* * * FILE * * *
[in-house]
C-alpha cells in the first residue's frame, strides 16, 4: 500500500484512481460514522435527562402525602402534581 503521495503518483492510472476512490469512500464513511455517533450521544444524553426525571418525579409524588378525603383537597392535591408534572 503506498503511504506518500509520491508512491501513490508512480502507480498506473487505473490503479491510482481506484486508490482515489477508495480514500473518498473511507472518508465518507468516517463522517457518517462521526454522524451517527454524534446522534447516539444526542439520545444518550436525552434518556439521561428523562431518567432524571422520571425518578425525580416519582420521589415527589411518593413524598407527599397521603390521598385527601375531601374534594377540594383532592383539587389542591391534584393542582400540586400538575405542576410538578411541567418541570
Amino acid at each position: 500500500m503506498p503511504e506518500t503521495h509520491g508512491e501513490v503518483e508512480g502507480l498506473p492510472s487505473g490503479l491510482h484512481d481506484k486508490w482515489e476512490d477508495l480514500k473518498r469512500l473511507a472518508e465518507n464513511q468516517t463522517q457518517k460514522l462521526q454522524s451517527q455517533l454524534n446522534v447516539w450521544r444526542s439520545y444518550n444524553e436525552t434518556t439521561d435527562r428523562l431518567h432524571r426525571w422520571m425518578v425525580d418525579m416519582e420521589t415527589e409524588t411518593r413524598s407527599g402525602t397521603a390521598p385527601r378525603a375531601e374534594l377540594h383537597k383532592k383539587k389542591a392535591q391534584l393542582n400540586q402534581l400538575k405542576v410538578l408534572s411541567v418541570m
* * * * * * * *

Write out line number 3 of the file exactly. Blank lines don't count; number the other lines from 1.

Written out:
Amino acid at each position: 500500500m503506498p503511504e506518500t503521495h509520491g508512491e501513490v503518483e508512480g502507480l498506473p492510472s487505473g490503479l491510482h484512481d481506484k486508490w482515489e476512490d477508495l480514500k473518498r469512500l473511507a472518508e465518507n464513511q468516517t463522517q457518517k460514522l462521526q454522524s451517527q455517533l454524534n446522534v447516539w450521544r444526542s439520545y444518550n444524553e436525552t434518556t439521561d435527562r428523562l431518567h432524571r426525571w422520571m425518578v425525580d418525579m416519582e420521589t415527589e409524588t411518593r413524598s407527599g402525602t397521603a390521598p385527601r378525603a375531601e374534594l377540594h383537597k383532592k383539587k389542591a392535591q391534584l393542582n400540586q402534581l400538575k405542576v410538578l408534572s411541567v418541570m